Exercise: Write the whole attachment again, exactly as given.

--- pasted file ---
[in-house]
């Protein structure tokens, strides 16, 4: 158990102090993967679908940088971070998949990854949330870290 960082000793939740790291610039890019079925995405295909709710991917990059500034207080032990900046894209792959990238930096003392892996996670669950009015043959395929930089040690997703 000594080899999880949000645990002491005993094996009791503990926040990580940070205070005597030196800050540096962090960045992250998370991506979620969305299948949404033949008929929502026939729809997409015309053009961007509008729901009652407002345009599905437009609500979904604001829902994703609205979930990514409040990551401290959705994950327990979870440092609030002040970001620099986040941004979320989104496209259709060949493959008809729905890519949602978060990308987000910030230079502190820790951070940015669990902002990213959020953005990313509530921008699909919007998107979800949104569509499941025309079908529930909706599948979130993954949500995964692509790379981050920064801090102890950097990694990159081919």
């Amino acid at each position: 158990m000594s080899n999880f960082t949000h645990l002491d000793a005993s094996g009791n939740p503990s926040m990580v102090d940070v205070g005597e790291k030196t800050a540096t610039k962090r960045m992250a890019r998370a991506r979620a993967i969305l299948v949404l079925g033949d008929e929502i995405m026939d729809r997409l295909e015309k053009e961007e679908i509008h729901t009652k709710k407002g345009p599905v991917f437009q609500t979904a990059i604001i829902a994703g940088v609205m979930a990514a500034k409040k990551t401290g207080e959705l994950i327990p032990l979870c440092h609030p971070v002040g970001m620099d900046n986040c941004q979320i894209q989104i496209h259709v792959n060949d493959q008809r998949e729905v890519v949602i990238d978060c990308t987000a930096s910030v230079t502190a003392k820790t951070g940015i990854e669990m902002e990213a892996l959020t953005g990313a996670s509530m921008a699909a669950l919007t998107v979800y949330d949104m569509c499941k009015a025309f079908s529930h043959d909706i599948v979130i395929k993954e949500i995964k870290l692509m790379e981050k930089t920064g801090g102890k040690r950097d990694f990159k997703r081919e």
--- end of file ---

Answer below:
[in-house]
């Protein structure tokens, strides 16, 4: 158990102090993967679908940088971070998949990854949330870290 960082000793939740790291610039890019079925995405295909709710991917990059500034207080032990900046894209792959990238930096003392892996996670669950009015043959395929930089040690997703 000594080899999880949000645990002491005993094996009791503990926040990580940070205070005597030196800050540096962090960045992250998370991506979620969305299948949404033949008929929502026939729809997409015309053009961007509008729901009652407002345009599905437009609500979904604001829902994703609205979930990514409040990551401290959705994950327990979870440092609030002040970001620099986040941004979320989104496209259709060949493959008809729905890519949602978060990308987000910030230079502190820790951070940015669990902002990213959020953005990313509530921008699909919007998107979800949104569509499941025309079908529930909706599948979130993954949500995964692509790379981050920064801090102890950097990694990159081919």
């Amino acid at each position: 158990m000594s080899n999880f960082t949000h645990l002491d000793a005993s094996g009791n939740p503990s926040m990580v102090d940070v205070g005597e790291k030196t800050a540096t610039k962090r960045m992250a890019r998370a991506r979620a993967i969305l299948v949404l079925g033949d008929e929502i995405m026939d729809r997409l295909e015309k053009e961007e679908i509008h729901t009652k709710k407002g345009p599905v991917f437009q609500t979904a990059i604001i829902a994703g940088v609205m979930a990514a500034k409040k990551t401290g207080e959705l994950i327990p032990l979870c440092h609030p971070v002040g970001m620099d900046n986040c941004q979320i894209q989104i496209h259709v792959n060949d493959q008809r998949e729905v890519v949602i990238d978060c990308t987000a930096s910030v230079t502190a003392k820790t951070g940015i990854e669990m902002e990213a892996l959020t953005g990313a996670s509530m921008a699909a669950l919007t998107v979800y949330d949104m569509c499941k009015a025309f079908s529930h043959d909706i599948v979130i395929k993954e949500i995964k870290l692509m790379e981050k930089t920064g801090g102890k040690r950097d990694f990159k997703r081919e």